Google’s motto is “Don’t be evil,” and one could argue that for the most part, it has lived up to that goal. But a new study says that the algorithm behind the company’s ad-targeting network may be inadvertently discriminating against women.
A new paper published by researchers from Carnegie Mellon University and the International Computer Science Institute — originally reported by MIT Technology Review — looked at ads served up on third-party websites using Google’s ad network.
It found that when users identified themselves as males, the ad network was more likely to display an advertisement on the site for a career-coaching agency promising executive positions offering $200,000 salaries. Female users, on the other hand, were more likely to see ads for a “generic job posting service and an auto dealer.”
How did they figure this out?
The researchers discovered the disparity using a program called AdFisher, which simulates users’ Web-browsing habits. They then used Google’s Ads Settings tool — a service that lets you control the kinds of ads you see based on your demographic and browsing habits — to set the gender of the simulated user to either male or female.
Prior to performing the test, they made sure the only difference between the male and female simulated users was their gender. All other browsing habits and demographics were the same.
Using AdFisher, they had 500 simulated male users and 500 simulated female users browse the same job-hunting sites. The researchers then had the same simulated users visit the Times of India’s website, where the career-coaching ad appeared.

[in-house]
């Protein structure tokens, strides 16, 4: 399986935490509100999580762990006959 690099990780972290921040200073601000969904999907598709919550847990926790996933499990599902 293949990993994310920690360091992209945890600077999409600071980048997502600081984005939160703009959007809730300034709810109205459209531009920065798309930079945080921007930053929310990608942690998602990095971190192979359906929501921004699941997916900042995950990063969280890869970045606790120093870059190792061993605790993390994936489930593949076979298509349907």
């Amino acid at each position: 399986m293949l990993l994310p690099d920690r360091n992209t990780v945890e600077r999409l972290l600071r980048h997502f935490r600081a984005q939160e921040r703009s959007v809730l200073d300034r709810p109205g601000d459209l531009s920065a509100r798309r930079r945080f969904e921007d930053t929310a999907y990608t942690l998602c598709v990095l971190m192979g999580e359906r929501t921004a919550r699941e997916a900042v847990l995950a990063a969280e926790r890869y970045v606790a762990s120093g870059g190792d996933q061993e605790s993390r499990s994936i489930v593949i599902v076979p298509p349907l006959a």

The Barrett Group of Warwick, R.I., placed the career-coaching ads shown mostly to men in these tests.
When the testing was completed, AdFisher found that the simulated male users saw significantly more ads for the career-coaching service than the simulated females. The males were shown the ad 1,852 times, while the women were shown it just 318 times. And that could have some legal implications — including potential inquiries from the Federal Trade Commission to determine whether discriminatory practices were at play.
What’s an advertising algorithm?
A key question in this conversation, though, is whether the advertiser chose to target ads for the career-coaching service at men, or if Google’s ad-serving software was at fault. To figure that out, it helps to know how Google’s ad network serves up ads.
It starts when a website like the Times of India signs up with Google to place ads on its site. Advertisers participating in Google’s ad network tell Google the kinds of consumers they want to reach with their ads.
According to Google, advertisers can specify a multitude of parameters for consumers they want to market to, including the types of websites they visit, their age, general interests, and, of course, gender.
“Advertisers can choose to target the audience they want to reach, and we have policies that guide the type of interest-based ads that are allowed,” a spokesperson for Google told us.
“We provide transparency to users with ‘Why This Ad’ notices and Ads Settings, as well as the ability to opt out of interest-based ads.”
When you visit a website that participates in Google’s ad network, Google detects the kind of consumer you are based on your profile and matches you with the appropriate ad.